There is a Central Dispensing Module that can be accessed by the various professionals from different healthcare facilities by means of the patient’s medical card, which makes use of information and telecommunications technology. In this way a pharmaceutical credit is created with the full treatment prescribed by the primary care physician or by the hospital care physician who treats the medical incident.

As such, the patient attending the emergency department has access to the treatment prescribed for the emergency process from the moment they leave the hospital, using their medical card and at any pharmacy.

Patients requiring observation or admission following their visit to the ED

  • Reconciliation of treatments and record of home medication

Patients who visit EDs usually experience several changes to their care level in a short period of time, making these patients targets for the reconciliation of treatments. To achieve the reconciliation of a patient’s treatment, it is necessary to have a certain amount of time to enable a full and reliable pharmacotherapy history to be written up. This condition is met when the patient spends several hours under observation or when they are admitted to hospital.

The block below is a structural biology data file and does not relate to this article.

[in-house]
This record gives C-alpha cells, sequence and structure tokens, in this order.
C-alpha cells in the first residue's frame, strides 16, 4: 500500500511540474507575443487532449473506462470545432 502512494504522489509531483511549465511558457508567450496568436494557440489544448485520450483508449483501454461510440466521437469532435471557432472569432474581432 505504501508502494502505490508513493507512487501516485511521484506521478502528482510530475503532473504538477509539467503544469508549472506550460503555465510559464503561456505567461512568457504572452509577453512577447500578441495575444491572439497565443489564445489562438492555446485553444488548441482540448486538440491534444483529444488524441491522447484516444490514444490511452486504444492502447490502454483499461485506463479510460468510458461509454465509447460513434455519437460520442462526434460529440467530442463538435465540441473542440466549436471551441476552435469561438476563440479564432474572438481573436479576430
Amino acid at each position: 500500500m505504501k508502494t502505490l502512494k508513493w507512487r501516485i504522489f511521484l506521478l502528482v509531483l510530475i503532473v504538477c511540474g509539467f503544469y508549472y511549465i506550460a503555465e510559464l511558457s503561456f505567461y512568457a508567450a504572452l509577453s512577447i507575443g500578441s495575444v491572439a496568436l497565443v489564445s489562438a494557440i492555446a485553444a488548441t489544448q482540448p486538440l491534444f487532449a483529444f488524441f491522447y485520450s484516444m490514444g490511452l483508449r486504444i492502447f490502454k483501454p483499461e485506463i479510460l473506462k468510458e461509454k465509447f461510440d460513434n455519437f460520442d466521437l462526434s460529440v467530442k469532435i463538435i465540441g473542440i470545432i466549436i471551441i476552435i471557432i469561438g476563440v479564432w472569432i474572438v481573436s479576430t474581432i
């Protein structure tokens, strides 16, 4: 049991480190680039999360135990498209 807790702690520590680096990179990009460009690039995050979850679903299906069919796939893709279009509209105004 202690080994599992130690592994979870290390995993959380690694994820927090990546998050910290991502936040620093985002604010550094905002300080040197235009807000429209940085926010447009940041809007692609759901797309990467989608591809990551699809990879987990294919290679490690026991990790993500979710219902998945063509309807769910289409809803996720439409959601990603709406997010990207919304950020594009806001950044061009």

The reconciliation5 of treatment is defined as a formal process that consists of obtaining a complete and precise list of the patient’s prior medication and comparing it with the medical prescription after the care transition (hospital admission, reassignment, hospital discharge, etc.). If discrepancies are found they must be considered and, if necessary, the medical prescription should be modified.

The reconciliation of treatments is the generally accepted proposal within different medical establishments around the world for dealing with the problem of medication errors that arise when a new medical professional becomes responsible for a patient when they move between the different levels of care, in order to ensure the patient’s safety.

Carrying out a full pharmacotherapy history is an important part of the medical anamnesis when a patient is admitted and is also the central step within the reconciliation process. Baena et al. designed a multicentre, nationwide study6 in 11 EDs in Spanish hospitals in order to assess the record of the home treatments of patients attending the department.